Christian Michel was extradited from Dubai as the most high-profile suspect in the alleged bribery scam involving the Rs 3,600-crore AgustaWestland helicopter deal. Since then, he has been engaged in a legal battle with investigative agencies to get bail and has refused to provide further documentary evidence.
Michel claims, records show, that the VVIP helicopter deal with the Italian defense firm was almost canceled due to pressure from the Americans and Russians (the American firm Sikorsky’s S-92 helicopters and the Russian Mi-172 AugustaWestland were competitors ) as well as the Finance Ministry’s objections which it calls “stupid” and “stupid”.
The inquiry report reveals the frantic efforts of middlemen and diplomats – in a rare case, it was presented twice to the Cabinet Committee on Security (CCS).
For example, in August 2009, Michel claimed in a dispatch from New Delhi to AgustaWestland headquarters: “We had to involve practically the entire cabinet which is ridiculous on such a small deal.” Asked about this dispatch, Michel told Indian investigators that it was British diplomats who said so because of their “interference” and that it may have been “exaggerated for effect”.
Following diplomatic pressure in mid-2009, Michel wrote, in a dispatch to his bosses, that the then prime minister, Manmohan Singh, had asked his cabinet ministers to put down any objections to the deal. Aware that this could put a question mark on the deal itself, Michel wrote in a letter to his mentors: “We know that the Indian Prime Minister opened this business to all ministers … to me. What happened was a nightmare… the statement (of the prime minister) handed us over to the wolves…”
In another dispatch, he wrote: “Our project was on the edge of a cliff. None of the so-called backers (agents) who offered help had any idea what the problem was and how to fix it. Me. It seems we are the only ones who even knew that our file had already gone to CCS once.
India canceled the AgustaWestland contract in 2014, once the bribery scandal surfaced.
Michel was accused of receiving alleged bribes of 42 million euros through his Dubai-based companies, and extradited to India on December 4, 2018.
Thereafter, his custodial interrogation was conducted by the ED for two weeks between December 22, 2018 and January 5, 2019. Since then, ED officials have questioned him several times in Tihar Jail till the end of 2020.
Through all of this, the British citizen is expanding in his early stages in the arms business as directed by his father, Wolfgang Mitchell; the deals he made; and the political and diplomatic turmoil over the VVIP chopper deal.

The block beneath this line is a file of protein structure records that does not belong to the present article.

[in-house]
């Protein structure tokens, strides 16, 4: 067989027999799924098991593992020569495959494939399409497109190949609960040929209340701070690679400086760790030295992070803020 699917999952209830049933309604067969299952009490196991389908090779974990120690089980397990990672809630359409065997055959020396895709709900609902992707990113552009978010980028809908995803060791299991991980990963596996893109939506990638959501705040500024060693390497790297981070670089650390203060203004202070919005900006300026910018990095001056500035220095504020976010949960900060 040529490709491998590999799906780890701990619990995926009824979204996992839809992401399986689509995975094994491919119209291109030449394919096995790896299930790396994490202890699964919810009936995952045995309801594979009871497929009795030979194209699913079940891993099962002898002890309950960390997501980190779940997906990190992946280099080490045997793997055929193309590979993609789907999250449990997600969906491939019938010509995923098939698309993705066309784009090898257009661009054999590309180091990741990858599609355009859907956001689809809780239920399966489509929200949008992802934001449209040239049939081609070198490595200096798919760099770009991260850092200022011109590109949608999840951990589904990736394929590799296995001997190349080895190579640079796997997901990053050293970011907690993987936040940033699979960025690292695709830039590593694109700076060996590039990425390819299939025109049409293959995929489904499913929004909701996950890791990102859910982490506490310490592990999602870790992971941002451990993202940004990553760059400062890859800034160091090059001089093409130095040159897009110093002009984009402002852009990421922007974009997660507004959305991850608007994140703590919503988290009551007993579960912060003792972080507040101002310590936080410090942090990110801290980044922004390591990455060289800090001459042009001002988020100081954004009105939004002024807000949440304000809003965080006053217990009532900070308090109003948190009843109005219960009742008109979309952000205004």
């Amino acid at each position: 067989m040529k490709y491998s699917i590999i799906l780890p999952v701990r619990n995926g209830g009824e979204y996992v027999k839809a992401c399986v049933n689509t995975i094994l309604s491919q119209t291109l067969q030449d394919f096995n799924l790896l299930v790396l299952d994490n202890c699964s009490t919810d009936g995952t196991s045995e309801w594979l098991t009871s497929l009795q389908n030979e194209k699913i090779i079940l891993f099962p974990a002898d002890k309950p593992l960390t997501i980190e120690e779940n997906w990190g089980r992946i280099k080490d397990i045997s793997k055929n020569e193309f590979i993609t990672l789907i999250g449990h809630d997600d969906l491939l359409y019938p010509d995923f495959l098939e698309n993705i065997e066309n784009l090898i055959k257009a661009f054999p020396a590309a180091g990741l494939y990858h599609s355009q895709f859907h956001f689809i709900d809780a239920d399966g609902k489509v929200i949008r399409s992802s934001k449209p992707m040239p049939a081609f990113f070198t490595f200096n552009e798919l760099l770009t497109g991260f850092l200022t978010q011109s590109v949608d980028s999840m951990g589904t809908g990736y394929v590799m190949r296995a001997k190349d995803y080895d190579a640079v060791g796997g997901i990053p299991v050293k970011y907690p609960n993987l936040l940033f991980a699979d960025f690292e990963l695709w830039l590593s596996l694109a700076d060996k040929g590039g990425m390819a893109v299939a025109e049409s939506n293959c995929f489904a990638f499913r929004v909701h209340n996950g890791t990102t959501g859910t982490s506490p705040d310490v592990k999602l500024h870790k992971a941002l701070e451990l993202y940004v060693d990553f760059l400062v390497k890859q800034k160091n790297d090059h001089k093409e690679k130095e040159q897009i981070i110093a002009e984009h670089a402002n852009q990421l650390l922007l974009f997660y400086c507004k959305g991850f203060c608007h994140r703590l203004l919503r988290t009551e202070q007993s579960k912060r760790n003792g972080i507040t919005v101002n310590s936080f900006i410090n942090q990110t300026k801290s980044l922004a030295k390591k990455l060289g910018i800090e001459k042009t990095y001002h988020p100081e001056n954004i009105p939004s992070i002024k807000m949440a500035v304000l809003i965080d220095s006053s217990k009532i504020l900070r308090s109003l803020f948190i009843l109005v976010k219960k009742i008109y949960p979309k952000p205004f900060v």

But he has also cited “pressure” to deny key evidence in the bribery scandal. And despite repeated interrogations in Tihar Jail, he is yet to submit the necessary corroborative evidence and important banking details.
During a round of initial inquiries in January 2019, Michel explained his failure to provide financial details: “I am not obstructing. He (a reference to an accountant or banker) is not satisfied whether I am under pressure. The more I insist on bank statements, the more people protest. I need to explain what I want, in a controlled environment, not in a panic…”
or other expenses such as the school fees of his children and the purchase of furniture. He has also listed six properties he has bought in Dubai, Germany, London and Brazil, mostly after the helicopter deal.
When asked whether he received a “kickback” of between 7-10 percent of the deal value, while the second middleman, Guido Haschke, received 5 percent, Mitchell told the interrogators: “This would mean that the entire deal would have a maximum of 15 percent.” Per cost. Percentage commission. No western producer could bear that much figure. Anyway, AgustaWestland thought they were losing money. I was not given the commission. Nobody has a figure in mind… “
He continued: “If I was paid a commission, and not me, why was I paid more, even twice as much as Haske. He would never accept it…”
The key in the denials by the middleman are about the “budget-sheet” of alleged bribes paid for the deal, first reported by The Indian Express. The sheet was recovered by Swiss police from the house of Guido Haschke’s mother, Irma Haschke.
Confronted with the sheet, Michele explained that Haschke told the Italian authorities probing the deal that he (Michel) had dyslexia, but still claimed that he took the last paragraph he described as a “share split note”. wrote. (Yesterday: the “aggression” of the Americans and how the Russians saw it as a “necessary deal”)